The world slipped bright over the glassy round of his eyeballs like images sparked in a crystal sphere. Flowers were suns and fiery spots of sky strewn throughout the woodland. Birds flickered like skipped stones across the cast inverted pond of heaven. His breath raked over his teeth, going in ice, coming out fire.
~Ray Bradbury from Dandelion Wine

Shimmering Bliss

hydrangealace3

I became aware of the world’s tenderness,
the profound beneficence of all that surrounded me,
the blissful bond between me and all of creation,
and I realized that the joy I sought …
breathed around me everywhere…
in the metallic yet tender drone of the wind,
in the autumn clouds bloated with rain.

I realized that the world does not represent a struggle at all…
a predaceous sequence of chance events,
but shimmering bliss,
beneficent trepidation,
a gift bestowed on us and unappreciated.

~Vladimir Nabokov from his story “Beneficence”

hydrangeaturning

hydrangealace

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The Ravaged Field

Photo of Moore Oklahoma following May 20 earthquake taken by Steve Gooch for the Associated Press
Aerial photo of Moore Oklahoma following May 20 earthquake taken by Steve Gooch for the Associated Press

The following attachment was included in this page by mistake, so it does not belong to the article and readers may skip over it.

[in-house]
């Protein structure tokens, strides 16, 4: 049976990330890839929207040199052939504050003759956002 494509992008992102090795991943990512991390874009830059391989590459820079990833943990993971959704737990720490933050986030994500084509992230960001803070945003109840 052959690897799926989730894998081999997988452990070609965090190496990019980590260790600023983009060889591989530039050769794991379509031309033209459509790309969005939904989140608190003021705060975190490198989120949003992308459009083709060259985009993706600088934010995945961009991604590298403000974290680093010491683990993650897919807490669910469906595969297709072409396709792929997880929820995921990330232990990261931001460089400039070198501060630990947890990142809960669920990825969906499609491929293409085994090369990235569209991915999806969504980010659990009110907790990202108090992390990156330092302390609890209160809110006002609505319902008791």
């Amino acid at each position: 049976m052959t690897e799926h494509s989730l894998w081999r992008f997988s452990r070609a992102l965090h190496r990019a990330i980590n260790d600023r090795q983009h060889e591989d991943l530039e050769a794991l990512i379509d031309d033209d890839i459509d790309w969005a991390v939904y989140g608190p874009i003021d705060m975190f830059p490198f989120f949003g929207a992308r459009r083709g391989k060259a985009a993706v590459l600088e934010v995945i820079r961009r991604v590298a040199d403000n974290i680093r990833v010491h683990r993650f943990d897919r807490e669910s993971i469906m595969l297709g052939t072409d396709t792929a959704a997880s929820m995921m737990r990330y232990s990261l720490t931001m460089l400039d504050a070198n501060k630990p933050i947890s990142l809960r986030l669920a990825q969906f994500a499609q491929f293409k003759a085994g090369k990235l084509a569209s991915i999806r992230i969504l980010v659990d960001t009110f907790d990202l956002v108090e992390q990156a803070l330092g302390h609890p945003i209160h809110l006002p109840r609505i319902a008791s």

Yes, long shadows go out
from the bales; and yes, the soul
must part from the body:
what else could it do?

…These things happen … the soul’s bliss
and suffering are bound together
like the grasses …

The last, sweet exhalations
of timothy and vetch
go out with the song of the bird;
the ravaged field
grows wet with dew.
~Jane Kenyon from “Twilight: After Haying”

Celebration is a sign of life in the rubble, the bliss of those arising from an ash heap to walk and breathe again.  Heartache is the sight of death in the rubble, the suffering of those trapped and crushed by a roaring force too immense to imagine yet devastatingly real.

Bliss and suffering are bound together like the grasses; we are grasses torn from our roots, ravaged.

Tears flow as they must, wetting the stubble left behind like dew.  We weep in sorrow for those lost; we weep in joy for those spared.

What else can a soul do but weep at parting and weep at welcoming?

These things happen, oh yes, these awe-full awful things, they happen.